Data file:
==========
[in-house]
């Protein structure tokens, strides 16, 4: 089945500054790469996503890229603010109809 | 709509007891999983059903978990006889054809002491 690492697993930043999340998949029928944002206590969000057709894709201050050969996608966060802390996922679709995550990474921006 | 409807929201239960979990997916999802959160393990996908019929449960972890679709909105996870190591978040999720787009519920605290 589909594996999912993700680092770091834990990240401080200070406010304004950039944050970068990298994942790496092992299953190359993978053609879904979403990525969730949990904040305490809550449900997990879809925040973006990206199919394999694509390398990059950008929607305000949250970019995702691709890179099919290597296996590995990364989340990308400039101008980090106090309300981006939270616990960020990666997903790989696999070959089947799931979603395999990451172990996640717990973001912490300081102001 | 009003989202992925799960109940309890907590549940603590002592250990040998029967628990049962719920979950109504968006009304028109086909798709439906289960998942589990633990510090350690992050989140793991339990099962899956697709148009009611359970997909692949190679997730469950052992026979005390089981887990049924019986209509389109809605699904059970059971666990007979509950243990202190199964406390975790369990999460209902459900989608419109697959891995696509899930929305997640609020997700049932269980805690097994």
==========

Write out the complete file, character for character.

[in-house]
């Protein structure tokens, strides 16, 4: 089945500054790469996503890229603010109809 | 709509007891999983059903978990006889054809002491 690492697993930043999340998949029928944002206590969000057709894709201050050969996608966060802390996922679709995550990474921006 | 409807929201239960979990997916999802959160393990996908019929449960972890679709909105996870190591978040999720787009519920605290 589909594996999912993700680092770091834990990240401080200070406010304004950039944050970068990298994942790496092992299953190359993978053609879904979403990525969730949990904040305490809550449900997990879809925040973006990206199919394999694509390398990059950008929607305000949250970019995702691709890179099919290597296996590995990364989340990308400039101008980090106090309300981006939270616990960020990666997903790989696999070959089947799931979603395999990451172990996640717990973001912490300081102001 | 009003989202992925799960109940309890907590549940603590002592250990040998029967628990049962719920979950109504968006009304028109086909798709439906289960998942589990633990510090350690992050989140793991339990099962899956697709148009009611359970997909692949190679997730469950052992026979005390089981887990049924019986209509389109809605699904059970059971666990007979509950243990202190199964406390975790369990999460209902459900989608419109697959891995696509899930929305997640609020997700049932269980805690097994």